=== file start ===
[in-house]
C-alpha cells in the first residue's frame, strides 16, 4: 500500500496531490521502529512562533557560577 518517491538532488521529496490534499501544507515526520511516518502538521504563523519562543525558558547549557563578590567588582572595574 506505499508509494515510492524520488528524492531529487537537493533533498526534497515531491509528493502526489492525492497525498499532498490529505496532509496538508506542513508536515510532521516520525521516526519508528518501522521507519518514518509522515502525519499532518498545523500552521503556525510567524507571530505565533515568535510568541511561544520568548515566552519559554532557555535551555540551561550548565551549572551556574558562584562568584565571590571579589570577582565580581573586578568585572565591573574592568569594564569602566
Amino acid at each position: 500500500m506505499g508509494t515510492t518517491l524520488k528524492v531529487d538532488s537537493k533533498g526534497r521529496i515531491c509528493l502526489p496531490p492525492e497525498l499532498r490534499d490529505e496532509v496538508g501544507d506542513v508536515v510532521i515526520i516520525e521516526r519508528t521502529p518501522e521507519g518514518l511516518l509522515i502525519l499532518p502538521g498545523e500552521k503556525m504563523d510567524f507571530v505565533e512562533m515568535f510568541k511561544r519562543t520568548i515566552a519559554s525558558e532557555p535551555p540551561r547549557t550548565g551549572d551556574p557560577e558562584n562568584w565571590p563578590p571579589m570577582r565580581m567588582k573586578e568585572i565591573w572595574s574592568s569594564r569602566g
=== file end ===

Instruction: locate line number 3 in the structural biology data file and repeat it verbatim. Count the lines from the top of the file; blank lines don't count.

Amino acid at each position: 500500500m506505499g508509494t515510492t518517491l524520488k528524492v531529487d538532488s537537493k533533498g526534497r521529496i515531491c509528493l502526489p496531490p492525492e497525498l499532498r490534499d490529505e496532509v496538508g501544507d506542513v508536515v510532521i515526520i516520525e521516526r519508528t521502529p518501522e521507519g518514518l511516518l509522515i502525519l499532518p502538521g498545523e500552521k503556525m504563523d510567524f507571530v505565533e512562533m515568535f510568541k511561544r519562543t520568548i515566552a519559554s525558558e532557555p535551555p540551561r547549557t550548565g551549572d551556574p557560577e558562584n562568584w565571590p563578590p571579589m570577582r565580581m567588582k573586578e568585572i565591573w572595574s574592568s569594564r569602566g